I lost my best riveter. My bride Lenora had been struggling with dementia since 2011.  On October 8, 2017, she passed away. She helped rivet most of my fuel tanks. One day, I just needed to shoot two rows to finish one tank. She quickly learned how to use the gun. After we finished those 12 or so rivets, I said that we were done, and she replied “You sure? There’s nothing else we can do?” So I gathered the parts for the other tank and we shot most of it over the next couple of days. I’ll just say she was “cautiously supportive” of the project, but she came out and helped when I needed an extra hand, and towards the end she just sat out in the garage with me.

 

UPDATE— Life continues… I met an amazing woman named Julie and married her on March 30, 2019. She is excited about this project; in fact her dad restored an airplane in his garage, and there’s a lot of aviation history in her family.

 

 

 

 

 

 

 

We made Google Earth!

April 29, 2016 was the day we drilled the wings in the driveway, and we were spied upon!

The Birth of an Airplane

November 26, 2009 – I’ve dreamed for a long time about building an airplane, and the RV family of airplanes has been at the top of my list. I got an opportunity to buy a tail kit from a friend at work. The deal was too good to pass up. Along with the kit I got some tooling: a c-frame dimpler, hand dimplers, clecos, that kind of thing.

I brought the tail kit home from work on Thanksgiving morning, 2009.

Some of the work was done on the tail kit. I found that pretty much all of the drilling and dimpling was done, so for the tail, it was a case of dry-assembling the sections, making sure everything was right, and then painting and riveting.

 

 

What’s an RV?

An RV-7 is a two-seat, all metal homebuilt aircraft. The kit is manufactured by Van’s Aircraft in Aurora, OR.

The airplane is available with either conventional (tailwheel) or tricycle (nosewheel) landing gear. That is a decision I will have to make later.

Depending on the engine that is installed, the RV-7 will economically cruise at 165+ mph, or will approach a top speed of roughly 200 mph, with a range of between 750-1000 miles.

You’re building this thing?

Sure. With a little training and familiarity with the required building techniques, anybody can build this airplane.

I’ll be building in the garage at home. Most of the airplane can be completed there, until the wings are ready to be attached. At that point, the airplane will need to be transported to an airport, since the wingspan is about 25 feet.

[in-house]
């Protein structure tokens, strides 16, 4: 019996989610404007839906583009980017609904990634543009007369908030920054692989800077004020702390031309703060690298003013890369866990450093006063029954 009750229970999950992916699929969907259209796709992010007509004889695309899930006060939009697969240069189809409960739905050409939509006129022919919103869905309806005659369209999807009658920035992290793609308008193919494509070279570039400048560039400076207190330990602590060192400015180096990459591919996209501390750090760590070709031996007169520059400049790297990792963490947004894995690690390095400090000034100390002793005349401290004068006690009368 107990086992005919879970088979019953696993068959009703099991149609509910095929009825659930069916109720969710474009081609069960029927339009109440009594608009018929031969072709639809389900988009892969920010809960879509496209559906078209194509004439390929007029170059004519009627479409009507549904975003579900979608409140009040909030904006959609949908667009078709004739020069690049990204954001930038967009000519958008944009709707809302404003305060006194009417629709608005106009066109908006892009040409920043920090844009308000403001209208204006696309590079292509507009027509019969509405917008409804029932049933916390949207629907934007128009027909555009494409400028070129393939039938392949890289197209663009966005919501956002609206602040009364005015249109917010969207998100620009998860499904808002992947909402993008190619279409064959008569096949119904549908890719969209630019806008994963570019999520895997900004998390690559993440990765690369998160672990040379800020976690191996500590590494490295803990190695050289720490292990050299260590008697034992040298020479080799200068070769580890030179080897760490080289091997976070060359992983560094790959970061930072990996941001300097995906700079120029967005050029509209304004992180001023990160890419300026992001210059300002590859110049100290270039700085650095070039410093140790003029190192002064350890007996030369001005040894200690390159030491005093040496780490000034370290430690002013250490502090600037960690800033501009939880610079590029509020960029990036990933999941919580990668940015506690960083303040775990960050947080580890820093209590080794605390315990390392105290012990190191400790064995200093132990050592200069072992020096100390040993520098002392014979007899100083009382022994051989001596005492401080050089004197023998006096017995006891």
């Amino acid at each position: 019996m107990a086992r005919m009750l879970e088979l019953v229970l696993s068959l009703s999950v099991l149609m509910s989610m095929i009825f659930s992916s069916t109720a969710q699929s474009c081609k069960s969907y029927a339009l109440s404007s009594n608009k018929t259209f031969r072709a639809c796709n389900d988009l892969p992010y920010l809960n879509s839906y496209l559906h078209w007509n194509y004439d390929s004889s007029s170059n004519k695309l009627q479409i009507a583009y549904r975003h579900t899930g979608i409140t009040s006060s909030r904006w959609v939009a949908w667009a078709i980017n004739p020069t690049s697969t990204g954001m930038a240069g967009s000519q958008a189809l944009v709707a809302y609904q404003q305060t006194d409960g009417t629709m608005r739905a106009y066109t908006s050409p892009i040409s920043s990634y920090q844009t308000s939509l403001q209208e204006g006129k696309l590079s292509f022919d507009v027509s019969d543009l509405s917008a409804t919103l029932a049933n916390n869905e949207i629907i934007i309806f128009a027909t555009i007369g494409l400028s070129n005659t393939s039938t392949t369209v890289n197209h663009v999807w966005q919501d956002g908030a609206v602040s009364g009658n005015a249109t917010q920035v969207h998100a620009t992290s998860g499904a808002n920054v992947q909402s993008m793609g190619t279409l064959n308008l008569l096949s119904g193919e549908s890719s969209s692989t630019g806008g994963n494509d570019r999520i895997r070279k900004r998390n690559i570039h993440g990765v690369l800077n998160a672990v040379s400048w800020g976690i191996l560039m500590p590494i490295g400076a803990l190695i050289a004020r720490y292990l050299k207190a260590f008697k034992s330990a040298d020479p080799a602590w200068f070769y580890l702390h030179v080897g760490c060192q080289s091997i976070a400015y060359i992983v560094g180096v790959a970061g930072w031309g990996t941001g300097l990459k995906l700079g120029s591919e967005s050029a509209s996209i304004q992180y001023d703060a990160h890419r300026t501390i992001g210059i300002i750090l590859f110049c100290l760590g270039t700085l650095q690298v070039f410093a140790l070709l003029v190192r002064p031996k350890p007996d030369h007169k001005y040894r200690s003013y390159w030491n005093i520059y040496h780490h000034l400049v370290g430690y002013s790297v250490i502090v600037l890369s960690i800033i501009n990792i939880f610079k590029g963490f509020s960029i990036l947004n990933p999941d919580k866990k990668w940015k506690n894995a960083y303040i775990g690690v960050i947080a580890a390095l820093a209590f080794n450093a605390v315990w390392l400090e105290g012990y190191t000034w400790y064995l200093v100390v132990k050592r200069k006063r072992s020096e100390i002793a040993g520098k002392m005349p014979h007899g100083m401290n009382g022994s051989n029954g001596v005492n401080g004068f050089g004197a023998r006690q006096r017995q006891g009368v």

The airplane is a kit that is available in portions. You can buy the kit a portion at a time, or you can buy the whole thing all at once. Most people start with the tail kit, since the tail is easier, and the building process gets a little more complex as you move on through the wings and the fuselage. You also learn the basics for the RV kits when doing the tail.

N Number

Dec. 30, 2009 – Well, I found an N number that could work for me. I reserved it today, so we’ll see what happens. I’ll keep you posted.

Jan. 8, 2010 – N174PM! I looked again on the FAA site for reserving N numbers, and it’s there and reserved! I have the N Number N174PM!


What’s an N Number?

An N number is basically the registration number for the airplane that’s on file with the FAA. It’s pretty much like the license plate on your car. You can take what the FAA assigns you, or you can try to get a specific number. The N number is painted on the airplane in a prominent location and large enough so that it can be easily read.

N174PM

My N number is one I searched for. If you looked at it closely, you might figure it out.

1 (one) 7 (RV-7) 4 (for) PM (Pete Miller)

Get it?

My first RV ride!

March 11, 2010 – Well, I finally got a ride in an RV. RV-7A N156DE is owned by Stewart Cole out of Eagle’s Nest (2TS6) in Midlothian. We flew to Stephenville (KSEP) for lunch. I believe my first words after takeoff were “Holy Crap”, or something like that. This RV is the same model that I’m building, and it’s a beautiful airplane.

We had a little headwind going west, so we were indicating 147Kts on the GPS. At 5500′ coming home, we were showing 180Kts! That’s 207 mph!

Here’s a couple of pictures of the airplane without the fat guy in front with the stupid RV grin on his face…